When I read an article about how animal model used in drug research prevents women from getting best drugs in a New Scientist website, I immediately remembered the time I did both my bachelor and master’s research in university. For both degrees’ research project, I conducted experiments to search natural herbs’ activity on the immune system.
I chose female mice as animal model for both experiments and some of my friends questioned my choice. They argued that the female hormone cycle would bias the experiments’ result. I did not counter their argument, but I thought, “What if the disease has something to do with hormonal cycle, which only happens in female? What if the drugs respond along with the hormones in female body? Isn’t it something to be searched instead of put aside?”
In researching a potential drug for a certain disease, first we have to conduct an experiment in an animal model to ensure that the chemical (both synthesized and natural) has desirable activity. It is called a pre-clinical trial phase. Most researchers prefer male animal model than female, based on the hypothesis that hormone cycle in female animal will disrupt the obtained result. Hence the result is not as objective as wanted, and cannot be further developed to human trial. They argue that by using female animal, the drug cannot be used in male patients.
In the article mentioned above, it was stated that by choosing only male animal as a model in drugs’ research presents further problem. Drugs that were later developed using only male animal model may be less effective in female. Also stated in the article, drugs that were developed using data from male animal-only model might even produce greater harm for women.
Even if researchers minimize gender-imbalance in the clinical trial phase, drug tested in clinical trial was chosen from pre-clinical trial that only uses male animal as subjects.
We must admit that there are certain differences in male and female biology. It is exactly because of that, we have to consider both of them in drugs development. This gender bias in pre-clinical research will only push aside potential drugs that work better in women, because researchers only consider pre-clinical results from male animal model to be continued in the clinical trial phase.
Gender related problem in drugs’ s researches is nothing new. It has been going on for decades. Researchers first acknowledged the problem when they found out that marketed drugs have worse adverse effects in women patients. It turned out there was a gender-imbalance in clinical trials’ samples that led to bias results of the drugs’ activity and toxicity in human. Back then, the number of female patients included in the trial was low and any adverse effect experienced by them wasn’t recorded accordingly.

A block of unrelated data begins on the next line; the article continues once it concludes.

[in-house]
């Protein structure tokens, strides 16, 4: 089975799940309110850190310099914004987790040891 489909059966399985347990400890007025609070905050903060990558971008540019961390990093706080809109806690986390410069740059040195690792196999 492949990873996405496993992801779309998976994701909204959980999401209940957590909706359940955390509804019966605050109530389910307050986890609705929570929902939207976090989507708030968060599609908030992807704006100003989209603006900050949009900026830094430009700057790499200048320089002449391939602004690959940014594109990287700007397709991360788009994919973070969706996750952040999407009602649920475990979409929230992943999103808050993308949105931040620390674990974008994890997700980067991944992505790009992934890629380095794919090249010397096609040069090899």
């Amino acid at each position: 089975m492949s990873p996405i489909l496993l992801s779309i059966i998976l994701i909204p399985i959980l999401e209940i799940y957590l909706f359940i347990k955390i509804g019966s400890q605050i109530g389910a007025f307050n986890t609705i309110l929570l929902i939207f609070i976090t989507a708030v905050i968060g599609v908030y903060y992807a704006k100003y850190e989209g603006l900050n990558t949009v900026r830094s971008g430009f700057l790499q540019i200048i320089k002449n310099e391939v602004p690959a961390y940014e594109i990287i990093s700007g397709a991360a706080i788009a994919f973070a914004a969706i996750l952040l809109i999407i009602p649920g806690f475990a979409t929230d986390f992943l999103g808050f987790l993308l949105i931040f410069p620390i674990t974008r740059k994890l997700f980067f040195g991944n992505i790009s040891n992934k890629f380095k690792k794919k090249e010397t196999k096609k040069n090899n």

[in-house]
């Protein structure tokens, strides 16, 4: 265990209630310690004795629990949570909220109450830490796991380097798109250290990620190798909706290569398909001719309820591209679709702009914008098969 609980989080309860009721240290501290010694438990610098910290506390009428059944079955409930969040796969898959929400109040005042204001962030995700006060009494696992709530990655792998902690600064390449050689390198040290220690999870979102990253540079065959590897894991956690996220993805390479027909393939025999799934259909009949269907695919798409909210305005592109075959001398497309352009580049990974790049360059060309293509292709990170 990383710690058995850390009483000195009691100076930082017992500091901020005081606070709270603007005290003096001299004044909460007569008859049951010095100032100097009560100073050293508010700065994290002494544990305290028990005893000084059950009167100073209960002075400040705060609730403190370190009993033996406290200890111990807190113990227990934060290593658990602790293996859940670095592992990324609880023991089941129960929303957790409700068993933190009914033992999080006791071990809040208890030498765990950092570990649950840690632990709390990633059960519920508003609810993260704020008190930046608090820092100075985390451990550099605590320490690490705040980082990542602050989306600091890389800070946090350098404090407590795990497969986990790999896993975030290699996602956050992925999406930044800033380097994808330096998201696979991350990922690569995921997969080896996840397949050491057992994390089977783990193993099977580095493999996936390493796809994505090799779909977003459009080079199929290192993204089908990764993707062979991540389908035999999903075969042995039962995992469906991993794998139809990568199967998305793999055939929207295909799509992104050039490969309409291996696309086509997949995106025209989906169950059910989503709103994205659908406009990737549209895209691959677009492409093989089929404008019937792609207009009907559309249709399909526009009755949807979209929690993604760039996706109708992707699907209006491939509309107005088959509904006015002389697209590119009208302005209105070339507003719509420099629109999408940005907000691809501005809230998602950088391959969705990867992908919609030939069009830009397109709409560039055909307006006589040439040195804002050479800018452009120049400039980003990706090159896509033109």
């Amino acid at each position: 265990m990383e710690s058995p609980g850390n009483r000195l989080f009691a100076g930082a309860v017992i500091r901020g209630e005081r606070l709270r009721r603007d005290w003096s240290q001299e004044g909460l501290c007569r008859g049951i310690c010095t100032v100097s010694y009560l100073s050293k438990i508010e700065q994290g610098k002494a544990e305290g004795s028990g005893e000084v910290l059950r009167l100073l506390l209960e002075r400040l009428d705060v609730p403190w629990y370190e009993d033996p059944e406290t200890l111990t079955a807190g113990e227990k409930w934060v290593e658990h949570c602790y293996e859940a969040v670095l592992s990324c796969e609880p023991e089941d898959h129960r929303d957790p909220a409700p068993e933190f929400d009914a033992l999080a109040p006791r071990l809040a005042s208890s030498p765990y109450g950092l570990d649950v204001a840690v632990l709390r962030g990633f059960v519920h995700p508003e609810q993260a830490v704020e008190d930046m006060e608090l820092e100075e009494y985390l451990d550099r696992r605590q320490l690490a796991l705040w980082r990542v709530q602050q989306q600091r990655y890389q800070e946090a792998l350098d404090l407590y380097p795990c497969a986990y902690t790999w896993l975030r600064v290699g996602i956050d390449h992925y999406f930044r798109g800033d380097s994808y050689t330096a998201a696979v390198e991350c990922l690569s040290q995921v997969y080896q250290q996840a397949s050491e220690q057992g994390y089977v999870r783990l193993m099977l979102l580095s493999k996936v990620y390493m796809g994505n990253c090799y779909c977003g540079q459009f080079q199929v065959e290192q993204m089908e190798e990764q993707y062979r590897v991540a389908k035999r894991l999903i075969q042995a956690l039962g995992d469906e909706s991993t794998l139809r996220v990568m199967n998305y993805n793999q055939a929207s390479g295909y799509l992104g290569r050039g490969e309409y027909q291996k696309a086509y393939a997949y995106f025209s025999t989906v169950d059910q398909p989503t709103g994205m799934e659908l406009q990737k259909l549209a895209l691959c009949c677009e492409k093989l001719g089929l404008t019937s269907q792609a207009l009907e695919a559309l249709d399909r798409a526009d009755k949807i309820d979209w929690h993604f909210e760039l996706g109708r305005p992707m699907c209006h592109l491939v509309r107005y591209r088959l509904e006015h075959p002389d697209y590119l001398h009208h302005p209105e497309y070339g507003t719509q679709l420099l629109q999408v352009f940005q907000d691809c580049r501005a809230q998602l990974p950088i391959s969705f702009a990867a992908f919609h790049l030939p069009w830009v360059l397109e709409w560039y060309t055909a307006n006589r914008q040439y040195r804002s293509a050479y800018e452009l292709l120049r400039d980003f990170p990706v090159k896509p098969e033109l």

Only by 1994, did the United States require all clinical trials funded by the government department to include women in their sample. But, as you see, the gender-related problem has started even before the drugs reached clinical trial phase. Even if researchers minimize gender-imbalance in the clinical trial phase, drug tested in clinical trial was chosen from pre-clinical trial that only uses male animal as subjects.
In Indonesia, despite the lack of new drugs’ development, our researchers perform a lot of experiments in examining plants’ activity as a potential drug. If you searched published scientific articles about pre-clinical drug researches, most of the experiments used male animal model. It is not caused by the unavailability of the female animal, but due to the hormone influence hypothesis.
As researchers, we should really ask ourselves several questions. If we want the best treatment we can give to the patients, shouldn’t we also prepare the best drugs for both men and women? If we are serious about promoting health and health justice, why do we set aside one gender from the drug’s development process? By considering only one gender in the development process, aren’t we, researchers, undermining the role of hormonal cycle in women’s body? By doing so, aren’t we undermining the importance of our own biological process?
Meutia Faradilla is a pharmacist and a coffee drinker who ponders about life in between her daily activities. She now lives in Banda Aceh.
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